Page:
Companies in Singapore are catching on to the importance of work-life balance as a way to keep employees happy and productive
Ministry of Design, a Singapore-based architectural and design firm is letting employees clock out at 3.30pm every Friday!
Singapore architectural and design firm Ministry Of Design has made it a point to let employees clock off from work earlier, at 3.30pm every Friday.
Because of this, employees of the award-winning company have more time to run errands and unwind before the weekend
Released from work, some people such as architectural designer Angie Ng, 30, use the time to run errands before the bank closes for the weekend.
She says: "Getting off early is great because it lets me do crowd-free shopping. If I'm travelling, it lets me catch an earlier flight, so I essentially get an additional half day of holiday time."
Other employees such as senior architectural designer Darren Yio, 36, visit museums, bookshops and cinemas before the crowds descend in the evening.
Following Ministry of Design's footsteps, companies like OCBC Bank and Standard Chartered have made it a point to cut down working hours on Fridays
OCBC Bank allows its staff to leave work an hour early every Friday. On that day, for example, vice-president for consumer financial services Evon Lee, who is in her 30s, leaves work at 5.30pm instead of the usual 6.30pm. She says: "I like that I can spend more time with my family over a good dinner on Fridays." Employees at Standard Chartered are encouraged not to organise any internal meeting or conference call after 3.30pm on Fridays.straitstimes.com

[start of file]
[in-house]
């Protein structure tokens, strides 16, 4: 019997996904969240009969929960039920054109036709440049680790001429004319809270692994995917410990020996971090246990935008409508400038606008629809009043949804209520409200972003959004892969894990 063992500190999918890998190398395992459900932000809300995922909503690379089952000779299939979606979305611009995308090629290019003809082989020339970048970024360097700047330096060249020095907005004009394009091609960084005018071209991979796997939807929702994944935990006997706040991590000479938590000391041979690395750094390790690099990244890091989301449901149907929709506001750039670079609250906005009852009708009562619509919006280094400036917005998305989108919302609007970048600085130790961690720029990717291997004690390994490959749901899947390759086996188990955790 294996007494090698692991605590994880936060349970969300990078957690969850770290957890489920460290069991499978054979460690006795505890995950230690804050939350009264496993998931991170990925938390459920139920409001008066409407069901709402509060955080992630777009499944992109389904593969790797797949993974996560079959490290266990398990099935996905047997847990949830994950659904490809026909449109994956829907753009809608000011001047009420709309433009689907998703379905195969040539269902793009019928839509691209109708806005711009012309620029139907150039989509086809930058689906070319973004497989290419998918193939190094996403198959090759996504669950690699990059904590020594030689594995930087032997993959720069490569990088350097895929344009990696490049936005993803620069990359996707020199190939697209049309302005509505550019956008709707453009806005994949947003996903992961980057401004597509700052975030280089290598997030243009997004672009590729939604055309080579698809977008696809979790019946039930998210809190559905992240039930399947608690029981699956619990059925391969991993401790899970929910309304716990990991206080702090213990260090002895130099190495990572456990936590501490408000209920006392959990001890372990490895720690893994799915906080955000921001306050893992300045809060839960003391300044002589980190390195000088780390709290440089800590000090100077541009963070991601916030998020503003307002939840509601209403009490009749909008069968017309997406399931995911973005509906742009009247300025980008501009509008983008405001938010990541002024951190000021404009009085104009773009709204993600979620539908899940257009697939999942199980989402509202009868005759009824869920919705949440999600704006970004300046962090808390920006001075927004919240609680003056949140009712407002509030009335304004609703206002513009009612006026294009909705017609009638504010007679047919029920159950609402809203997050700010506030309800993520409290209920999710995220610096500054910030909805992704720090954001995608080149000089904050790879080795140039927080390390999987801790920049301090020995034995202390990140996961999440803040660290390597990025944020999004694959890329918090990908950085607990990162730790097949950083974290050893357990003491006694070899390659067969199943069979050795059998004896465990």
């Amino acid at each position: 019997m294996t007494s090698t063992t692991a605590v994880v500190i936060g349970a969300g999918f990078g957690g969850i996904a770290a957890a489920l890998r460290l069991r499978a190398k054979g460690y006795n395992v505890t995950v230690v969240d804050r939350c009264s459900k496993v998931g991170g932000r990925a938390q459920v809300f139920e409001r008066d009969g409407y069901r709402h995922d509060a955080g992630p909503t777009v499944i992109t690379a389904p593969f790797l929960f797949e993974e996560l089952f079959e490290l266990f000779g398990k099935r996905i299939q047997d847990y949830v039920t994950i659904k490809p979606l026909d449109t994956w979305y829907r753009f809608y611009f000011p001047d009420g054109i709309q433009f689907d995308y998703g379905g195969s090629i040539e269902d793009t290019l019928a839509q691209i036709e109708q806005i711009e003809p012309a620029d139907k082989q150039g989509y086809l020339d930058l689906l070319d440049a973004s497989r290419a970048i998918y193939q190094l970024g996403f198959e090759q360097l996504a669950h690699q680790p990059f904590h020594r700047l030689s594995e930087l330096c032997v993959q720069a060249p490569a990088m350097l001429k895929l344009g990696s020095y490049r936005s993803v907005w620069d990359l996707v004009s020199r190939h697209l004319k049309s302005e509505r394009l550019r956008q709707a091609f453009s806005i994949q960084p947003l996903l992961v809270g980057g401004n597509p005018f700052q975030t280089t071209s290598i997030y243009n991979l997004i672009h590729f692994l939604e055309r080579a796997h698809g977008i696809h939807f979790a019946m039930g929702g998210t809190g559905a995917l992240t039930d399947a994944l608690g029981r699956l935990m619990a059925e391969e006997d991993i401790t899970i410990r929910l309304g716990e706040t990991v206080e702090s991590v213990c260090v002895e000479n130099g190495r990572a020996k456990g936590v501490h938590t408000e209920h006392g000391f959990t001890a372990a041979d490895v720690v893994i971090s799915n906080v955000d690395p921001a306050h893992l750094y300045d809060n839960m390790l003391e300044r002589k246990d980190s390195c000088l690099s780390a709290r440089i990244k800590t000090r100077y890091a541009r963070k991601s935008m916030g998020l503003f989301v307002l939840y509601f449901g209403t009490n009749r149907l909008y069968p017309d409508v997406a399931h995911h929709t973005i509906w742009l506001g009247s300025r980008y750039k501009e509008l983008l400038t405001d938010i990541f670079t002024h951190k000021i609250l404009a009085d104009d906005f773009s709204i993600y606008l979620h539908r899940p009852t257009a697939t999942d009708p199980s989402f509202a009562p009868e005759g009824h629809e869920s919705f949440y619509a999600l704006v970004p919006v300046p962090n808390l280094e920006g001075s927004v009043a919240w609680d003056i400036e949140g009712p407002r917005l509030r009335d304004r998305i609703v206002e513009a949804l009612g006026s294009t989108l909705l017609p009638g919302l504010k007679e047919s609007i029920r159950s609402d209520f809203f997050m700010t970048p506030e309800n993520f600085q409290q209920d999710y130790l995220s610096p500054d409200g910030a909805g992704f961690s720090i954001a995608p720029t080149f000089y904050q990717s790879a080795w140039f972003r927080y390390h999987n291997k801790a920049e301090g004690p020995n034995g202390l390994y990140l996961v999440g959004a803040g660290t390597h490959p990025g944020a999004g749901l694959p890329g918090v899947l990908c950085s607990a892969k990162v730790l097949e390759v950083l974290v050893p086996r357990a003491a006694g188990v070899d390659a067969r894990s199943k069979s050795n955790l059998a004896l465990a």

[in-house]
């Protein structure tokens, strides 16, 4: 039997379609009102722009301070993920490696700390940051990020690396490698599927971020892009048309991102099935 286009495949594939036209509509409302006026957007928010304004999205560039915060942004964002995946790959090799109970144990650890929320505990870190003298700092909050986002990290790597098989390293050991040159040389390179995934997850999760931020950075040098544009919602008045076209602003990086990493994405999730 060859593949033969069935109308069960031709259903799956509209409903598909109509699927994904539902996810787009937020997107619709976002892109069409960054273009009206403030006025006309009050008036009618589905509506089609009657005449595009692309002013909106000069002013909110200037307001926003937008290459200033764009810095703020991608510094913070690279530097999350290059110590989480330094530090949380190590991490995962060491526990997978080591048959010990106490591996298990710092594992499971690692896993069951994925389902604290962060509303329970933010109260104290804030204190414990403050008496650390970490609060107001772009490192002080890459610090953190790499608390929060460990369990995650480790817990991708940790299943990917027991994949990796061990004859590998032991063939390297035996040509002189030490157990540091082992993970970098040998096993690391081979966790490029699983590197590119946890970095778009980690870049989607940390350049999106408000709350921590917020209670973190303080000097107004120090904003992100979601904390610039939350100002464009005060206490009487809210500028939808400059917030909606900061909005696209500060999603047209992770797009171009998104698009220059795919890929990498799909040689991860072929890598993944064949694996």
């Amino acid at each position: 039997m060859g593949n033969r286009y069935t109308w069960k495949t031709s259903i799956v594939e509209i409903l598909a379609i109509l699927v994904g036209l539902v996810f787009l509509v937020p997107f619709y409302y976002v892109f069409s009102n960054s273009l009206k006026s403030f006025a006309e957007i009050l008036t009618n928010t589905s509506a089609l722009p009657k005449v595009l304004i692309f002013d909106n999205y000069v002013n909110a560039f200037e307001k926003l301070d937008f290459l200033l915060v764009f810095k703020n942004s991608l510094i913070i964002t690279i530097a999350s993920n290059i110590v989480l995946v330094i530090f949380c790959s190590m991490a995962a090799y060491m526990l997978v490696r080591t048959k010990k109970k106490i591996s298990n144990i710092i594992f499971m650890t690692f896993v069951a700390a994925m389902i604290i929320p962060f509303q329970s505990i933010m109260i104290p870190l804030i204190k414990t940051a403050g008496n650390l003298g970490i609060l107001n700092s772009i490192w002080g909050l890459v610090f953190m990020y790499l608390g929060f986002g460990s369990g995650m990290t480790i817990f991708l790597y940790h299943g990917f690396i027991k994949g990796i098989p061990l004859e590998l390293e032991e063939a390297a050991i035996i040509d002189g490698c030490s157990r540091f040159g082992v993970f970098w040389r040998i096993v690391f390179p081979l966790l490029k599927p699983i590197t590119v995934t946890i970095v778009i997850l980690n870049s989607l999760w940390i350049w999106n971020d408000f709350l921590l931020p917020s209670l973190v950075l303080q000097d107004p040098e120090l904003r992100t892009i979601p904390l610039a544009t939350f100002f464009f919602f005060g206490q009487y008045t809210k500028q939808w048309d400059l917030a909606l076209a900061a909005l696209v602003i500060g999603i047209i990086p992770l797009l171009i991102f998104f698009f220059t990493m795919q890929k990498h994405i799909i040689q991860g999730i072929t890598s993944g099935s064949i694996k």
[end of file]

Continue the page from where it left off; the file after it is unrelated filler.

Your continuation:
Companies are also introducing more types of special leave days, like birthday and well-being leaves
Lendlease, a property group adds three days of well-being days every year, on top of the 22 days of annual leave. This newly introduced leave can be used for a holiday or pursue personal interests.
DBS, a multinational banking and financial services company gives half a day to an employee, which can be taken any time during the birthday month.
While all these added benefits may seem counter-intuitive in a time when technology is making work more accessible, a study from 2003 has proved otherwise
A 2003 study by the Singapore National Employers Federation on 11 Singapore-based organisations found that for every $1 spent on family-friendly programmes, the organisation reaped a return of $1.68. Companies with good work-life balance saw a higher productivity rate.
These changes couldn't come at a better time too, considering the long hours Singaporeans have been working. Did you know Singaporeans work at an average of 46 hours per week?
In the latest Ministry of Manpower (MOM)’s quarterly Labour Market report, it was revealed that Singapore has an average of 2389.4 hours in 2014, an average of 46 hours a week. The result continues to place Singapore in its number one position in the longest working hours in the world.statestimesreview.com
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